At a time when “unity” and working together are a priority for the global Khoja community, it is encouraging to reflect on a pivotal achievement by Mulla Asghar in Africa.
The following is an excerpt from the book Relentless Endeavours – Reflections on Mulla Asgharali M M Jaffer (1936-2000) by Hassan Ali M Jaffer.
It tells of the “excitement and joy” on a “one of the happiest days” in a Jamaat’s history.
Published ten years ago, the book still has useful lessons for all communities today.
An energetic unifier
Of the many causes he participated in, Mulla Asghar will always be fondly remembered for the energetic role he played in unifying the two Mombasa Jamaats that had split over a difference of opinion.
The first Khoja Shia Ithna-Asheri Jamaat was established in Zanzibar in 1880. Zanzibar was the entry point for migrants from India into East Africa. From here, pockets of the community moved to settle in Mombasa and Lamu on the Kenyan coast and in Merca on the Somali coast. Later, families moved further from Merca to Mogadishu and Brava, while others went towards Bagamoyo, Dar es Salaam, Kilwa and Lindi in southern Tanganyika.
It is interesting to note here that Zanzibar was an independent Sultanate under the British Protectorate. Tanganyika was at this time a German colony, while Kenya was a British one. The ten-mile wide Kenyan coastal strip was technically treated as part of the Zanzibar Protectorate.
On the Kenyan coast, the first Khoja Shia Ithna-Asheri mosque and Imambara were built in Mombasa in 1899. Until then, members of the community would operate as a jamaat on ad-hoc basis performing their collective religious practices in private homes.
Misconception leads to schism
In 1896, a dispute arose in Zanzibar over the interpretation of certain beliefs, in what was then dubbed as the issue of ‘musawat’(the belief in equality of status of the Holy Prophet (s) and Imam Ali (a). This misconception was later corrected by Ulema). This formed a schism which led to the creation of a second Khoja Shia Ithna-Asheri Jamaat.
Accordingly, in 1904 a second mosque and Imambara were built for the purpose of accommodating this faction. The dispute in Zanzibar had a ripple effect spilling over to Mombasa and a second jamaat was also formed there.
Despite Mombasa having two jamaats with two adjoining mosques and Imambaras (and also two graveyards), there was much harmony in both sections – unlike in Zanzibar. Here, the two parties worked together under the aegis of what was then known as the ‘joint Jamaat”.
With the passage of time, the community felt that there was a need to dissolve the individual identities of the two distinct, separately registered jamaats and unify the management of all Trusts and Waqf properties under a newly constituted single Jamaat. The idea received wide acceptance from community members and was eventually brought into fruition in 1966.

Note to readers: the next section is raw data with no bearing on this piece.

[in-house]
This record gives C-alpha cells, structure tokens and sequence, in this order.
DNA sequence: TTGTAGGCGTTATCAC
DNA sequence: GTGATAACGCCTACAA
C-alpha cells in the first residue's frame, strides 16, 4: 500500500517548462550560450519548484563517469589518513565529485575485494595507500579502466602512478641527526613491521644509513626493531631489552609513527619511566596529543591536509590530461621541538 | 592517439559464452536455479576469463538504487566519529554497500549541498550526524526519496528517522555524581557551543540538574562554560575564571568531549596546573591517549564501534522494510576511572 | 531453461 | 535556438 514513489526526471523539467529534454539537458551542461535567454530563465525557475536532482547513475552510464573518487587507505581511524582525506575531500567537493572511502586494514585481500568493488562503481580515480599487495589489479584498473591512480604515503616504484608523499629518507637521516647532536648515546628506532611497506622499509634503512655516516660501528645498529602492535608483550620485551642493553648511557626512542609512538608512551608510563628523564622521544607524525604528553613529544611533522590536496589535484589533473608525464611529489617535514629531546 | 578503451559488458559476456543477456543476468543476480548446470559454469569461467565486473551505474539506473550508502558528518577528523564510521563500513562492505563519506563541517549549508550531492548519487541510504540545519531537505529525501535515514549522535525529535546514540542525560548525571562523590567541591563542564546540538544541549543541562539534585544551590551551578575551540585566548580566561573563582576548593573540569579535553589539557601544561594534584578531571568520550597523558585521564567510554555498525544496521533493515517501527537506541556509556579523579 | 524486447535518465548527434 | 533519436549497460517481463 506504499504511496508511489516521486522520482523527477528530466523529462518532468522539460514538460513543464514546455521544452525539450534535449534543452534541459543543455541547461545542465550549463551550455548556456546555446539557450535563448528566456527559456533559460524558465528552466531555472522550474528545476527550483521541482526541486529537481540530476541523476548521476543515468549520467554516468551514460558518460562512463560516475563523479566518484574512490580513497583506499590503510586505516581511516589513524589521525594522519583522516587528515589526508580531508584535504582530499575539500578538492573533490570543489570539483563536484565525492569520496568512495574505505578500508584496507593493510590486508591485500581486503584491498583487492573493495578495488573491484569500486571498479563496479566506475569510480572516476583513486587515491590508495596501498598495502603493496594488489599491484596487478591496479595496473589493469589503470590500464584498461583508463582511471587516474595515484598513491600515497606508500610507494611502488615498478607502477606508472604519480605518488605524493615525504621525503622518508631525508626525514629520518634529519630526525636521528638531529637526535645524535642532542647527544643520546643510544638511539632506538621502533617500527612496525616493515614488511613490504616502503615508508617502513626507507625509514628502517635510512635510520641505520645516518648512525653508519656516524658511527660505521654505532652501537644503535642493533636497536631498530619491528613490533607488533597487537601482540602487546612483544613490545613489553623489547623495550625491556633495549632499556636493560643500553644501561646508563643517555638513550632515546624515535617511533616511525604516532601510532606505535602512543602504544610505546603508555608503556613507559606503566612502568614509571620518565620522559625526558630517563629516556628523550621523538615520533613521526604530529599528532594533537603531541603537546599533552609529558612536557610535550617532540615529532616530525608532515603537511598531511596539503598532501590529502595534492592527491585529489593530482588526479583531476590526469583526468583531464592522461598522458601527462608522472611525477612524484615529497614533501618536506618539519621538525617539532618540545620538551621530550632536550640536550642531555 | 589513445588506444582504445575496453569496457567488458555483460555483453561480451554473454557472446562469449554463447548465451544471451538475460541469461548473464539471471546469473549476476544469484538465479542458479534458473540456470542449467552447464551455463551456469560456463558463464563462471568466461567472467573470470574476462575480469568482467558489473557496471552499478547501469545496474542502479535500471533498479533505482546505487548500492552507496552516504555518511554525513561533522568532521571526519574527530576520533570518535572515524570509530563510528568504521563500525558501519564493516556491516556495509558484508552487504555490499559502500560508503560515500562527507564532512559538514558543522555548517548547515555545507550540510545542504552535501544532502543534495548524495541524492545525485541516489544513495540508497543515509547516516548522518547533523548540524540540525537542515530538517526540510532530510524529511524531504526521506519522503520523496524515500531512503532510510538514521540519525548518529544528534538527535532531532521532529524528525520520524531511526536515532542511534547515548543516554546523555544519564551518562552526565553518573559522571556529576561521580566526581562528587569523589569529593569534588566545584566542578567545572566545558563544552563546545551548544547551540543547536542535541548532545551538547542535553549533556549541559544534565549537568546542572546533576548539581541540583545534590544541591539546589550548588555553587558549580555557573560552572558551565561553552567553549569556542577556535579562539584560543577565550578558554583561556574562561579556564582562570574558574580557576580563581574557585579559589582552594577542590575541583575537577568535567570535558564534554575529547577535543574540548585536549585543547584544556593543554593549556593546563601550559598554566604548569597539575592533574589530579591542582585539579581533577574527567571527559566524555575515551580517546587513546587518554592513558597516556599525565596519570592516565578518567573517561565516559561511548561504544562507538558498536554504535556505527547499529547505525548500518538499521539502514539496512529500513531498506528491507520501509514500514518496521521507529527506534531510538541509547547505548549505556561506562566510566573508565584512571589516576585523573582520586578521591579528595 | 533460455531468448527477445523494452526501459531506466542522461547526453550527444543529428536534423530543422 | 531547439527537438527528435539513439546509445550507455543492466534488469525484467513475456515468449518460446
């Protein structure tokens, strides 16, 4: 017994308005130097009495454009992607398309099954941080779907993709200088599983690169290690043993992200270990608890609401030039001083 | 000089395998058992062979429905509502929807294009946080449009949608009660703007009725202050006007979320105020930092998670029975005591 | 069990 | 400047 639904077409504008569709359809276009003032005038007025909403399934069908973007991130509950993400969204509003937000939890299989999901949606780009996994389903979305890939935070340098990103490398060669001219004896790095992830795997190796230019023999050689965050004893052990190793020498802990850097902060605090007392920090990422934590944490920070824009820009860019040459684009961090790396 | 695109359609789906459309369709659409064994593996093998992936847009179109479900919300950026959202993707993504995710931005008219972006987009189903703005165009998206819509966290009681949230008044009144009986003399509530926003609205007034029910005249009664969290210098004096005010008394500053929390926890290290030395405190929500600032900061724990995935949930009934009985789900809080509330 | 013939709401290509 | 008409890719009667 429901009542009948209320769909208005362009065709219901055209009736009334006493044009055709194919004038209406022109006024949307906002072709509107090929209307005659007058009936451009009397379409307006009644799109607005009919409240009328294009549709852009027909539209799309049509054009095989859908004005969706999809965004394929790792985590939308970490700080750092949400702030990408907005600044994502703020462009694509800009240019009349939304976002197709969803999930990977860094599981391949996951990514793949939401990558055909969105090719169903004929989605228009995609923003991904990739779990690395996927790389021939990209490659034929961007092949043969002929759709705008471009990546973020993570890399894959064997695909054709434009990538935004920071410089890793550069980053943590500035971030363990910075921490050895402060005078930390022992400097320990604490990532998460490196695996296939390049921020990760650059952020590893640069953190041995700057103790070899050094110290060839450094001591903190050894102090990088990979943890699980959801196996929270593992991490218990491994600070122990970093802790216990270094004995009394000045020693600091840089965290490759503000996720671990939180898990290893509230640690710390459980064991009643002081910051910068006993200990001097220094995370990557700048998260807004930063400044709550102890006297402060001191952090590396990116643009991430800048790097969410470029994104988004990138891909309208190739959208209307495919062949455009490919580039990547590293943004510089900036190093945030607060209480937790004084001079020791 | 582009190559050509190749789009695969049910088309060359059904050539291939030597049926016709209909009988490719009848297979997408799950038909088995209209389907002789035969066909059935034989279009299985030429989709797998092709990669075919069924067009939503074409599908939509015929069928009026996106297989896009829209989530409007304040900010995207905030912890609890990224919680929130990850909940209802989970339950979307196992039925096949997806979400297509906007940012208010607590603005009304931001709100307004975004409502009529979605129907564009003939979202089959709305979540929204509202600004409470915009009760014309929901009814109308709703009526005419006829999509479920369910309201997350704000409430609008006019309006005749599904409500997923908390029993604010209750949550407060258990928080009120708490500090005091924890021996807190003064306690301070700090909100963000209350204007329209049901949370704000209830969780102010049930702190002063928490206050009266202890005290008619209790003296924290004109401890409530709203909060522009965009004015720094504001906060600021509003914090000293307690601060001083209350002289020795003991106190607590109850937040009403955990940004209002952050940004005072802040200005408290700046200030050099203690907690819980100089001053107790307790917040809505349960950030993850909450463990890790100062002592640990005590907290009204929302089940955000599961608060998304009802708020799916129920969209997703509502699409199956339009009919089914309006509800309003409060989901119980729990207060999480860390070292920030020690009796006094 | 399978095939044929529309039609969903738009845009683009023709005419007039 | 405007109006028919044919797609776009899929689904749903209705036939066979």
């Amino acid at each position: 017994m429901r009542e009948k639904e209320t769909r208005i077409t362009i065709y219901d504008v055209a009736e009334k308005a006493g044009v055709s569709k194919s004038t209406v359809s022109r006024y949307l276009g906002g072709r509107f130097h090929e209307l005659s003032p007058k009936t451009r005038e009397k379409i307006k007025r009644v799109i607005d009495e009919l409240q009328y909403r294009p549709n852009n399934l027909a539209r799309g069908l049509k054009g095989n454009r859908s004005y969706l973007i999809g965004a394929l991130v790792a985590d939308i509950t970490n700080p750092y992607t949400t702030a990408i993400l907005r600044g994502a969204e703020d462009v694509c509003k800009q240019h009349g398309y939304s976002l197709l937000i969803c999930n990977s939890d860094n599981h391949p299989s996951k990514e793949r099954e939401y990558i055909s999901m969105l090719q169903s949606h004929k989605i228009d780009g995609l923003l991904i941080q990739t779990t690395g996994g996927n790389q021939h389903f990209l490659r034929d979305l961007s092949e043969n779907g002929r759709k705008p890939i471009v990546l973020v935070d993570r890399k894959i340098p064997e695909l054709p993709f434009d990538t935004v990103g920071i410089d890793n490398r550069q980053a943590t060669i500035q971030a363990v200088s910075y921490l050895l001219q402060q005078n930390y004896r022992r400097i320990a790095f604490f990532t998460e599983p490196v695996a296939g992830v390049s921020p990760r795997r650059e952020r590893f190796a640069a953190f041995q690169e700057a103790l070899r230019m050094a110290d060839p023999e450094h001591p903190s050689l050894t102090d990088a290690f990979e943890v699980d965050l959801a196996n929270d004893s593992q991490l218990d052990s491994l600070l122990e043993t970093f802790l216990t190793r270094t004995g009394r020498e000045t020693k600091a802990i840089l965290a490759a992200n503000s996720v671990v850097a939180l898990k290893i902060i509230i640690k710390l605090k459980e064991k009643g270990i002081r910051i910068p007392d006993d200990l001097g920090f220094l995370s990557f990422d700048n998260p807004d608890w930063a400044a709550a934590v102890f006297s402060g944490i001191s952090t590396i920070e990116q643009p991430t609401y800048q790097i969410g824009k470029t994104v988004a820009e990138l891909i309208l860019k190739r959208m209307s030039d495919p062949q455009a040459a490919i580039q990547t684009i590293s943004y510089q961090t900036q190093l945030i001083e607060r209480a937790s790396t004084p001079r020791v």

Tireless work for unification
Mulla Asghar played an active role in collecting a consensus for this move. With Late Haji Gulamabbas Kassamali, Haji Mohamedali Meghji, Haji Abdullah Jaffer Dewji, Haji Abdulrasul Dharamsi Khataw, Haji Sadak Jivraj Meghji, Haji Mohamedali Dhala and Haji Mohamedraza Abdullah Kanji, he worked tirelessly towards the unification.
27th October, 1966 coincided with 13th Rajab, 1386 A.H. and went down as one of the happiest days in the history of Mombasa Jamaat. The Islamic date marks the birth of Imam Ali (a) and is observed with much festivity in the Shia world. It was therefore highly auspicious that the unification of the Mombasa jamaats take place on its eve.
For the wiladat night, a youthful Mulla put on an ‘aba and the traditional Khoja golden turban donned by elders on festive occasions. With an Indian shawl resting on his shoulders – something he had never worn before – he ascended the mimber to recite the maulud.
Haji Mohamedali Meghji, then Chairman of the Africa Federation, was resplendent too. He also came with the traditional golden turban and a sherwani, instead of his usual long coat.
Use of the traditional golden turban is now out of fashion among Khoja community members in Africa. It, however, continues to be occasionally used in India and Pakistan. Individuals holding positions of eminence among the Ismaili Khoja known as Varas, Mukhi and Kamadiya also continue to wear such turbans on special occasions. Such golden turbans are still commonly used by many members of the Dawoodi Bohra community in East Africa.
Excitement and joy
In his capacity as an elder of the Mombasa Jamaat and President of the Federation of the Khoja Shia Ithna-Asheri Jamaats of Africa, Mohamedali bhai made the historic announcement and awarded Huseini Medals to three elders: Haji Abdullah Jaffer Dewji, Haji Abdulhusein Dharamsi Khataw and Haji Sadak Jivraj Meghji. The atmosphere of excitement and joy prevalent on the occasion was something that those present would cherish all their lives.
Sajjad Rashid recalls: “It might be interesting for those who do not know, that Mulla Saheb – in his capacity as Chairman of the Bustani Jamaat – wrote the first official communication to the Kuwwatul Islam Jamaat on the subject of the unification of (the) two jamaats in Mombasa.”
In the ensuing general election of the new jamaat, Haji Mohamedali Dhalla Ismail was elected its first Chairman.
Source: From the book Relentless Endeavours – Reflections on Mulla Asgharali M M Jaffer (1936-2000) by Hassan Ali M Jaffer (2009) p.76-79